{¶ 7}     The trial court dismissed Starks’s complaint on three grounds, any one

of which would have been sufficient: lack of personal jurisdiction, improper venue,

and failure to state a claim on which relief could be granted. These are questions of

law and subject to our review.1

                                                   II. Wrong People

         {¶ 8}     Wayne and Katherine Collins run the Econo Lodge in Kingston Springs,

under a franchise agreement with Choice. Though we assume Choice owns the

trademark for the Econo Lodge, that is not clear from the record. Choice and Econo

Lodge answered separately. Both asserted that they were not responsible for the

franchisee’s acts. The franchisee, the operator of the business, was not made a party to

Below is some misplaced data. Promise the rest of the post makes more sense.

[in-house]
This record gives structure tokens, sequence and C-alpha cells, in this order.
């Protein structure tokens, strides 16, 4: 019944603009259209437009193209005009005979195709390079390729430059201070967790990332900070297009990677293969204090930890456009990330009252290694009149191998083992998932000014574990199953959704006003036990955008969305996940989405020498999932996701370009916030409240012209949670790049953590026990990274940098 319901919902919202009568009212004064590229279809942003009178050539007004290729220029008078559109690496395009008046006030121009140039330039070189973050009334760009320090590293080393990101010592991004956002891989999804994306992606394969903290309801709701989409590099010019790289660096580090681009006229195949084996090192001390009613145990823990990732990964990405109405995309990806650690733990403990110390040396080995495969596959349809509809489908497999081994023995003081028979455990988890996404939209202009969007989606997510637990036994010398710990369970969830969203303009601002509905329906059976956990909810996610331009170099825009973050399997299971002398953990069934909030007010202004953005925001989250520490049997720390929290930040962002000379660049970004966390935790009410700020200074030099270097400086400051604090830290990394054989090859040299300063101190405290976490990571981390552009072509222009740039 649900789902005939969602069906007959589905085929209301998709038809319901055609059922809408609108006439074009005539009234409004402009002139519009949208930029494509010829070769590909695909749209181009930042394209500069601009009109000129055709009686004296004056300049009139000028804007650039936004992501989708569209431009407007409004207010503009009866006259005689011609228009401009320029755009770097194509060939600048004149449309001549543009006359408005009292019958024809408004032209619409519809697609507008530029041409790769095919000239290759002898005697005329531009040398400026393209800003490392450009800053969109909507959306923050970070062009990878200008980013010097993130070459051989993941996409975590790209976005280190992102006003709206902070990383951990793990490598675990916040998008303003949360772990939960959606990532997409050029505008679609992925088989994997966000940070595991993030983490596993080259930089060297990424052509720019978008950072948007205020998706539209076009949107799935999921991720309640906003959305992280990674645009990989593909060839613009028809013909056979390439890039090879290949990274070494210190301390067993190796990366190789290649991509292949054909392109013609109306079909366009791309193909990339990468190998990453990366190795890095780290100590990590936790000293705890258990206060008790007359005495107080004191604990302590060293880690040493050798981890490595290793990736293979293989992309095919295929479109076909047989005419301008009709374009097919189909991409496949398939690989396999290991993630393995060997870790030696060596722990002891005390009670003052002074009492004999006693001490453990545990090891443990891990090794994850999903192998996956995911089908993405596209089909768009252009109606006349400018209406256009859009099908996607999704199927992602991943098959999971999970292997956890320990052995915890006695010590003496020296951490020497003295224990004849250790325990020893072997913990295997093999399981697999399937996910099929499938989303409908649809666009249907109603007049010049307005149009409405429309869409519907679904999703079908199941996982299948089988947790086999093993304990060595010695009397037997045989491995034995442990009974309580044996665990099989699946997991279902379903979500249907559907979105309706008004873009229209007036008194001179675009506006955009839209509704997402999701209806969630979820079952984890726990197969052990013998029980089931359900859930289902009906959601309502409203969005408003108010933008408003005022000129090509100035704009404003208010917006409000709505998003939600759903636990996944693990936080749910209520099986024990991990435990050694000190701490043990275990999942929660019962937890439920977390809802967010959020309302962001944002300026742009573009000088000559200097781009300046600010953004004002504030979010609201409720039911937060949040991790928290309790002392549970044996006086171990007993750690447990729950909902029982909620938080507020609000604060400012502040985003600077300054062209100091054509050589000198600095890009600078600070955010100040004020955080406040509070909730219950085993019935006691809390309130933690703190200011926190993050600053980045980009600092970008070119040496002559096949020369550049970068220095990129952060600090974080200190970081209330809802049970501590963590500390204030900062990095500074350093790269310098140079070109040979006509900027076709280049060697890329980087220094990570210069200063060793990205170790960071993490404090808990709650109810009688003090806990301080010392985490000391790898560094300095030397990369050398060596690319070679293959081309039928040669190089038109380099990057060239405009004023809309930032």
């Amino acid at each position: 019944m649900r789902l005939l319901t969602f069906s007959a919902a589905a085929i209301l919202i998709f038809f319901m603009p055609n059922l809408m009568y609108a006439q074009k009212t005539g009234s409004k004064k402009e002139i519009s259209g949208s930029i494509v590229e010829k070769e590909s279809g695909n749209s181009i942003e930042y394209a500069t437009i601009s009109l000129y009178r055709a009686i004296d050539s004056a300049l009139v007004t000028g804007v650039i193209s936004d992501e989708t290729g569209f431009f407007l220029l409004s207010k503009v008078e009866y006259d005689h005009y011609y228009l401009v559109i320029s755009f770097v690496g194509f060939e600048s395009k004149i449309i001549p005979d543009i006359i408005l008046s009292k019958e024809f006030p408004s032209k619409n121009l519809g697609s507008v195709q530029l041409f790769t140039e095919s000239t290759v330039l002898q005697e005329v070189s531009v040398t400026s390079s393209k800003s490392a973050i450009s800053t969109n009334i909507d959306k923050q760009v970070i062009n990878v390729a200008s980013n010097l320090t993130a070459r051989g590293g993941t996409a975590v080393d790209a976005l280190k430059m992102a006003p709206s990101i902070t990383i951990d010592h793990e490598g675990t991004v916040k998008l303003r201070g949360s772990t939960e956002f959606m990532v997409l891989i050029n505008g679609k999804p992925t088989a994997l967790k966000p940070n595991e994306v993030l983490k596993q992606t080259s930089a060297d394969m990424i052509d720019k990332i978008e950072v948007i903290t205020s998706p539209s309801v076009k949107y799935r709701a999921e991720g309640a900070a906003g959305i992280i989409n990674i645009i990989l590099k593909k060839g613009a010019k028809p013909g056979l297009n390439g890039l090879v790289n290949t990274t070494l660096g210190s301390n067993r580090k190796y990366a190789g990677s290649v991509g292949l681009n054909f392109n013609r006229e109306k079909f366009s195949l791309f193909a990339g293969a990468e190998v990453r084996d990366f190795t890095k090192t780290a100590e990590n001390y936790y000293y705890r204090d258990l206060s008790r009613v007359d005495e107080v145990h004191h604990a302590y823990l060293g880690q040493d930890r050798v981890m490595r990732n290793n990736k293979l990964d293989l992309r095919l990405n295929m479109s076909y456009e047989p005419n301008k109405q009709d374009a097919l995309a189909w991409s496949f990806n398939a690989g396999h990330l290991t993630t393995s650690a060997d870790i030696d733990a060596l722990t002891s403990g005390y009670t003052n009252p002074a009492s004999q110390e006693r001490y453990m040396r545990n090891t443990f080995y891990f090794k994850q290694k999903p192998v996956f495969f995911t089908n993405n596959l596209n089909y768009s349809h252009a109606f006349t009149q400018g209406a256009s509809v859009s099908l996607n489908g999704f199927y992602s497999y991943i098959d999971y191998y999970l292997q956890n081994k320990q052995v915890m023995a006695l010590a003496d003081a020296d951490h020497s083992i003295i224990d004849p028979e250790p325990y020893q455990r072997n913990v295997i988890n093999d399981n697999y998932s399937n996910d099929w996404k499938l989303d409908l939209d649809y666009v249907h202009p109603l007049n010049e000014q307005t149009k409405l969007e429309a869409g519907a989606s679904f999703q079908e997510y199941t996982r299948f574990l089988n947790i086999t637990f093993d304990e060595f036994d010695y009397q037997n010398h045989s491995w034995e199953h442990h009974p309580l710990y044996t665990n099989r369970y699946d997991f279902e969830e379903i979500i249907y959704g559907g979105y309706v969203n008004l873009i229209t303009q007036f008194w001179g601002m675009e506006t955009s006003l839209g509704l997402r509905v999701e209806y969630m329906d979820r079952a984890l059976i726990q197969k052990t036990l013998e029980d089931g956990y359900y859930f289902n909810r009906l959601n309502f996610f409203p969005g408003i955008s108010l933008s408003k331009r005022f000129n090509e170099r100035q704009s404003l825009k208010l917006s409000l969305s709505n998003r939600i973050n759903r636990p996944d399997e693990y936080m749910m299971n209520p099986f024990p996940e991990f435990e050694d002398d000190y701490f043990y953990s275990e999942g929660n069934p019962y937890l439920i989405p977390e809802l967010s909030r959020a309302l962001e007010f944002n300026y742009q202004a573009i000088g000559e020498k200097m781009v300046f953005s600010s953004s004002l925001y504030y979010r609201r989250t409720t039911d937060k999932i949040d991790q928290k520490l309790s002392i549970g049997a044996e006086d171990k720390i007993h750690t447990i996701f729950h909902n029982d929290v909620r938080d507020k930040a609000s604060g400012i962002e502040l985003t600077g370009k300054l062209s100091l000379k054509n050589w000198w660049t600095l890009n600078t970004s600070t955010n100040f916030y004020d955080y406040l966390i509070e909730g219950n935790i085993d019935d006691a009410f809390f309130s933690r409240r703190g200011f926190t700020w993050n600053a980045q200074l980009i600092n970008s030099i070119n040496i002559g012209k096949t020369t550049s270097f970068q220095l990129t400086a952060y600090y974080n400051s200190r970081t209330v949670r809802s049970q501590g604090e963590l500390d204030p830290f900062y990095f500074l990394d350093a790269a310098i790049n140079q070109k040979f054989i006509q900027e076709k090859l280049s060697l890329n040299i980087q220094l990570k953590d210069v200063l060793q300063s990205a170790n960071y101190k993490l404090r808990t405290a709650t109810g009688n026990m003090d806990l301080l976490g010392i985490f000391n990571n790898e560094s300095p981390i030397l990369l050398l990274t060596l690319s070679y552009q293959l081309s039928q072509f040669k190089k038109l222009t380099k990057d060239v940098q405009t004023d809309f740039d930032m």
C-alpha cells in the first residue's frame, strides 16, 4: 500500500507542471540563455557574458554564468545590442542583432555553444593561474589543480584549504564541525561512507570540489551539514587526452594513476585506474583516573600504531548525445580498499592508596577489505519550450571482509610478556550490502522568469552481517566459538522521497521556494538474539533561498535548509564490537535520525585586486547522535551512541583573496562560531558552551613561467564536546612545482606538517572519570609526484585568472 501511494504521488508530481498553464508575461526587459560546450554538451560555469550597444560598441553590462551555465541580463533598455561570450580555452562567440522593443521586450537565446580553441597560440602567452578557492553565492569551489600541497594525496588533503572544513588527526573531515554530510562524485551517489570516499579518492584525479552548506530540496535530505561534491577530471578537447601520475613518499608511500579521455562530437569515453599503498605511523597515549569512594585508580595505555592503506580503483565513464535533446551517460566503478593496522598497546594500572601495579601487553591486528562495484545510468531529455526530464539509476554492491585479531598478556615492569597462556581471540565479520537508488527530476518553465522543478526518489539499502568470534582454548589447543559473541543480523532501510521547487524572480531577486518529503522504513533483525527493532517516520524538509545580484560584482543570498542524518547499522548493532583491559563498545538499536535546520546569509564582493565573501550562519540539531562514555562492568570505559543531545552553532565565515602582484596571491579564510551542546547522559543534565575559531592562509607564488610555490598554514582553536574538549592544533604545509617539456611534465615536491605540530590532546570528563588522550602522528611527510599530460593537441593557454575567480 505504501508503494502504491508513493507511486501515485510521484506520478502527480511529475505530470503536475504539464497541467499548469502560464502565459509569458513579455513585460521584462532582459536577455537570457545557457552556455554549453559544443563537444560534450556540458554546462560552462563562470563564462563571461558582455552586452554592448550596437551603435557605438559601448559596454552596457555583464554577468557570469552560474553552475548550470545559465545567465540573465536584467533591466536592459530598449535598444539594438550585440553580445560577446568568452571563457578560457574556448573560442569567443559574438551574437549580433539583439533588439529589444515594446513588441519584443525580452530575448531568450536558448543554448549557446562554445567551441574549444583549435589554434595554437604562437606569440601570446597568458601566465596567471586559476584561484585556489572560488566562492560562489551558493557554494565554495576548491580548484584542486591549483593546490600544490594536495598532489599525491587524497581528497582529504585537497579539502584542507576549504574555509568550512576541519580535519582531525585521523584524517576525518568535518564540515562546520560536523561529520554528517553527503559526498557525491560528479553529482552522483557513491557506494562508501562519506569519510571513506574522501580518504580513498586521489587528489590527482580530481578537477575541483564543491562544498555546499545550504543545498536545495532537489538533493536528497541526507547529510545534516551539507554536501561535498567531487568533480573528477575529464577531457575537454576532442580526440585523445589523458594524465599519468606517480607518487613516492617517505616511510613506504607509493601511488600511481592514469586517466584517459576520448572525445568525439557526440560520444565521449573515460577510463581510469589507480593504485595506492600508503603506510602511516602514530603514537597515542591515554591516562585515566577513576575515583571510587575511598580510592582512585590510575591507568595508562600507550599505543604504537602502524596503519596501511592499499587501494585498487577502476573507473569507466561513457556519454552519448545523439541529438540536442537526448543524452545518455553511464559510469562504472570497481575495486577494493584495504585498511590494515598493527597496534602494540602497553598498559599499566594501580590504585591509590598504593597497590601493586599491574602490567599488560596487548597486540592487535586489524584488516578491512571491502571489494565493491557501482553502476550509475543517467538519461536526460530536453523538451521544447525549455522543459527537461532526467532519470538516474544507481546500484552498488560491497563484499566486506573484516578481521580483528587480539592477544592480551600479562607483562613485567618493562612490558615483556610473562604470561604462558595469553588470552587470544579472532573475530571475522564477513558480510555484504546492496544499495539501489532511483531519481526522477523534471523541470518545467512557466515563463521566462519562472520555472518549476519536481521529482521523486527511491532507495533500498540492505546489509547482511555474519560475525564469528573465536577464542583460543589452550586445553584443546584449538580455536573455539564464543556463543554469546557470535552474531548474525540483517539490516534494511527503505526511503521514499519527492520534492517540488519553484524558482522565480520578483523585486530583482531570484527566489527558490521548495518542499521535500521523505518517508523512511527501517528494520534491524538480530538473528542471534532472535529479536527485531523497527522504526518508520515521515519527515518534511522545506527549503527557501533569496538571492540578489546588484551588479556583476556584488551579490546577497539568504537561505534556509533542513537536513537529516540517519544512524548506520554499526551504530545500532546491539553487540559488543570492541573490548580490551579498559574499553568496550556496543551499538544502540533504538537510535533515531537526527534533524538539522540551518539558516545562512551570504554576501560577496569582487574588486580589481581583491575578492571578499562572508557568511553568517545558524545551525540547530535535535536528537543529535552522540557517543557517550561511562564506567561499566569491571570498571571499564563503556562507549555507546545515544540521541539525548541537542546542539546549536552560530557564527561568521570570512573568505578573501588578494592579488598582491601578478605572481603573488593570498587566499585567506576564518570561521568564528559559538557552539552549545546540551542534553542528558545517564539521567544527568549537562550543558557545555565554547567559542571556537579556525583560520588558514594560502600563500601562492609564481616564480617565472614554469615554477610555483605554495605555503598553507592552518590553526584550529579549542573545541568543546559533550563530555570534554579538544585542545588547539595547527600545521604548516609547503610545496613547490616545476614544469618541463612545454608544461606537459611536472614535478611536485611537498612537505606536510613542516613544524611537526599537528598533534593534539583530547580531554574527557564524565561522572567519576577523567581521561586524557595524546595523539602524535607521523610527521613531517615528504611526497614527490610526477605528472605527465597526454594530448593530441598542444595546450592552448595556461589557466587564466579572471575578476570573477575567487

this suit.

         {¶ 9}     We first address Choice’s franchisor liability. Generally, a franchisor is

not liable for the acts of its franchisee unless an agency relationship exists.2 The

requisite relationship could have been established in this case if Choice had a vested

right to control Econo Lodge’s actions.3 But under the franchise agreement, Choice

had no right to control Econo Lodge, and the facts failed to show that Choice had ever

attempted to exercise any control over Econo Lodge. Likewise, Choice’s affidavit




1
  See Interior Servs. v. Iverson, 1st Dist. No. 020501, 2003-Ohio-1187.
2
  See Taylor v. Checkrite (S.D.Ohio 1986), 627 F.Supp. 415, 416.
3
  Id.